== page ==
OT Electrical question

I got a Malibu 600 watt transformer. Model ML600TW. When I rotate the on/off knob, it makes the sound of smacking the outer housing with a stick.
A loud audible clank. Then it hums.
When I apply the tester to the bottom connectors, I can't get it to read anything. Double checked tester with various voltage alkaline batteries on DC, and they tested fine, so tester is good.
Is this transformer fried? Is the humming normal? Is that clanking noise normal?
Steve
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Maybe it is a.c. output.

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Nope. Sticker says 12vDC output.
Steve
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On Thu, 15 Mar 2007 12:41:08 -0700, "Steve B"

Trust me, the sticker is almost certainly wrong. Set your meter to AC Volts and check it again - hook up a scope and you'll see nice sine wave AC. And the SMACK-Hummmm... is normal as the transformer energizes and settles down to work.
I work with these every day, the Malibu Model ML600TW is a standard unit. I haven't seen a lighting transformer yet with a diode bridge and any sort of filter capacitors or chokes. They are built to a price, and AC goes further than DC on the same size and gauge wire.
If a device wants DC (like a 12V fluorescent floodlight) they have a rectifier inside the device.
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On Fri, 16 Mar 2007 05:32:22 GMT, Bruce L. Bergman

Makes sense. Low voltage lightbulbs run on AC just fine, no benefit in rectifying it.

It does? I'd think that the drop in given wires would be the same for same RMS current whether AC or DC, RMS current for DC being the DC current.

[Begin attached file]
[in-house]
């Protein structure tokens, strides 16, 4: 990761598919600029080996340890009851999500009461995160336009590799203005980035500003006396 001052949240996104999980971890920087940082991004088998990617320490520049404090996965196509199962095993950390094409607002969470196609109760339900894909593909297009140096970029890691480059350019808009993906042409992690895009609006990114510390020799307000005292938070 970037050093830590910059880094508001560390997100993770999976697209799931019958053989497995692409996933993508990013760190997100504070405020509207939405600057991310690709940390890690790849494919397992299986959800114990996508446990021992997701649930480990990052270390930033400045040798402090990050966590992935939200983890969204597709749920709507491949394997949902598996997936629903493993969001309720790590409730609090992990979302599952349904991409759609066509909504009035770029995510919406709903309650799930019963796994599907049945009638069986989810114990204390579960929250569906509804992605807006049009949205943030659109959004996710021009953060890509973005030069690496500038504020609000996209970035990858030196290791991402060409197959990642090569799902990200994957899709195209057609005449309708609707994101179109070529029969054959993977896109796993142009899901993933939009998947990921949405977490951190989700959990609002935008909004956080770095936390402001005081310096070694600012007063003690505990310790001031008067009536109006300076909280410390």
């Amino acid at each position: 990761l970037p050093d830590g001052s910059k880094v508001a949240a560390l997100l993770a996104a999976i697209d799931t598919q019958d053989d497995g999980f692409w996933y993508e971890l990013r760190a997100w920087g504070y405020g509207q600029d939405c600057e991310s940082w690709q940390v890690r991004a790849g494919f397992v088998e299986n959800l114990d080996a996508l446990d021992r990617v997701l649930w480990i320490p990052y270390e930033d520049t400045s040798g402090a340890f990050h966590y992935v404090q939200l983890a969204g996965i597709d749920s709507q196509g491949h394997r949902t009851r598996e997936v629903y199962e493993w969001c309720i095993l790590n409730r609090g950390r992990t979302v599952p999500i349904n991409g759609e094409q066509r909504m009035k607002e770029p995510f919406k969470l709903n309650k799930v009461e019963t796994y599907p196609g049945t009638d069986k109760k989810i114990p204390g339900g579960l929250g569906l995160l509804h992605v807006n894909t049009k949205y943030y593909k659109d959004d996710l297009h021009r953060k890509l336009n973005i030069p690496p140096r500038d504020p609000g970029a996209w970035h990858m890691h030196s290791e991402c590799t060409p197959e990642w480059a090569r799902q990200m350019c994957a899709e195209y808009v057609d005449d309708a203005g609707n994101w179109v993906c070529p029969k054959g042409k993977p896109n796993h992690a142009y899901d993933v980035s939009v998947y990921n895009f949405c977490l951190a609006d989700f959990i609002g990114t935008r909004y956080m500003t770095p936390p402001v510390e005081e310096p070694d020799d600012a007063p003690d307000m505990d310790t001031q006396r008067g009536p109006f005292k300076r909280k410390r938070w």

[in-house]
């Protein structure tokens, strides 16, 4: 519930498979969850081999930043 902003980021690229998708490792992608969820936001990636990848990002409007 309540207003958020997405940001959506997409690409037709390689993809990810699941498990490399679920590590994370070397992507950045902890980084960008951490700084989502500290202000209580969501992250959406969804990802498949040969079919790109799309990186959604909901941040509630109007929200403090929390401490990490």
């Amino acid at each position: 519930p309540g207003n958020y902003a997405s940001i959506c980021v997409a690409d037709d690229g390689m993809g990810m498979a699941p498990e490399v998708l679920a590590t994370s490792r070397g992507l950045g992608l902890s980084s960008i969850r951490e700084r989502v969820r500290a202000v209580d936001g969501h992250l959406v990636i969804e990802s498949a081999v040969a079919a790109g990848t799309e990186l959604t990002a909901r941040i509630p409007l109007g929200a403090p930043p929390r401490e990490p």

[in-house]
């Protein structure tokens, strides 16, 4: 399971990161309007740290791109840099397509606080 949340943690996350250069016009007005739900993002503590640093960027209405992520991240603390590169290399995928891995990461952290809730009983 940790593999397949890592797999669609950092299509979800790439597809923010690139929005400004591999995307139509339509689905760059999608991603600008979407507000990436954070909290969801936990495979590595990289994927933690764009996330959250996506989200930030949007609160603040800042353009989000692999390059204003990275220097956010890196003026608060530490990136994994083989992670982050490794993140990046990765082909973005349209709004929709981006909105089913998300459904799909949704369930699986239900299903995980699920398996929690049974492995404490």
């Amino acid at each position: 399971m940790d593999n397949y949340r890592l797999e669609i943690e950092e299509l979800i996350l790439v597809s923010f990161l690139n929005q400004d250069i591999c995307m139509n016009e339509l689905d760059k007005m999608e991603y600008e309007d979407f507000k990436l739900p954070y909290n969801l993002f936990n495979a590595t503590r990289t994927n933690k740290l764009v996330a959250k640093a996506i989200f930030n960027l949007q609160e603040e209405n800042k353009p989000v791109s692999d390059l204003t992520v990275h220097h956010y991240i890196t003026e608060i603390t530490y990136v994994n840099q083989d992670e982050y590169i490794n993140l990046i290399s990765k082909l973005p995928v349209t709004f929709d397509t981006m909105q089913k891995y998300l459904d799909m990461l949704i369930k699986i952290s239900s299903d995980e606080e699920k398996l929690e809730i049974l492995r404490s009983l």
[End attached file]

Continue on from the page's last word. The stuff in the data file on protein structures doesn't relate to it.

I know and respect that you are a professional electrician and know what you're doing. What am I missing?
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Naw ! Don. It's that pesky sine wave thing again. If you hook on at the right time you may not read anything, don't you know.
Bob (wet fingers) Swinney

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Uh, no it doesn't. For the exact same piece of wire in the exact same installation, with the same RMS current. There will be less voltage drop for the DC, than the AC. This difference will get bigger as the frequency goes up. jk
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Well, if there is any series inductance in the cable the voltage drop could go down with frequency. But it seems to me that the capacitance or inductance in a typical power cable will be so low as to make no significant difference at 60 Hz.
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snipped-for-privacy@kcwc.com (Curt Welch) wrote:

To clarify, with series inductance, the voltage drop increases with the frequency. (As 2*Pi* f*L)
And it all depends on what you consider "significant". At 60 Hz, it is small, but not insignificant, and I deal with it almost every working day. A reference for calculating the difference is included in the back of the NEC.
jk
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Quite right. I had it backwards. If there were an inductance effect across the line, the drop would go down with frequency. (too many double negatives). There wouldn't be an inductance effect across the line however as far as I understand. So any inductance effect in series with the line would have the same effect as any capacitance effect across the lines - which both cause the power loss to increase with frequency.

Cool.
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wrote: